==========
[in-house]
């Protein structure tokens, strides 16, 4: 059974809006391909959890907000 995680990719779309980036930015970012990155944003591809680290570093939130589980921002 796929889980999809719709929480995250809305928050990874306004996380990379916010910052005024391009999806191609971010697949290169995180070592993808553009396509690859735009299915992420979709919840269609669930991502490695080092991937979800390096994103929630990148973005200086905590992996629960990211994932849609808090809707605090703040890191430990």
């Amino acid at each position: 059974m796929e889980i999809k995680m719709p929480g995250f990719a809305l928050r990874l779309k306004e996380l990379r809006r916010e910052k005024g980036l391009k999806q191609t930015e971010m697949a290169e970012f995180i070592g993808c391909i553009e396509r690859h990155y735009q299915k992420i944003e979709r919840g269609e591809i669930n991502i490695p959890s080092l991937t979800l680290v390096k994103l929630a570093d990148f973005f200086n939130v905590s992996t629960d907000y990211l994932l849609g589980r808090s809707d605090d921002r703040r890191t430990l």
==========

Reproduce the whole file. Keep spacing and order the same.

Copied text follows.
[in-house]
């Protein structure tokens, strides 16, 4: 059974809006391909959890907000 995680990719779309980036930015970012990155944003591809680290570093939130589980921002 796929889980999809719709929480995250809305928050990874306004996380990379916010910052005024391009999806191609971010697949290169995180070592993808553009396509690859735009299915992420979709919840269609669930991502490695080092991937979800390096994103929630990148973005200086905590992996629960990211994932849609808090809707605090703040890191430990």
């Amino acid at each position: 059974m796929e889980i999809k995680m719709p929480g995250f990719a809305l928050r990874l779309k306004e996380l990379r809006r916010e910052k005024g980036l391009k999806q191609t930015e971010m697949a290169e970012f995180i070592g993808c391909i553009e396509r690859h990155y735009q299915k992420i944003e979709r919840g269609e591809i669930n991502i490695p959890s080092l991937t979800l680290v390096k994103l929630a570093d990148f973005f200086n939130v905590s992996t629960d907000y990211l994932l849609g589980r808090s809707d605090d921002r703040r890191t430990l």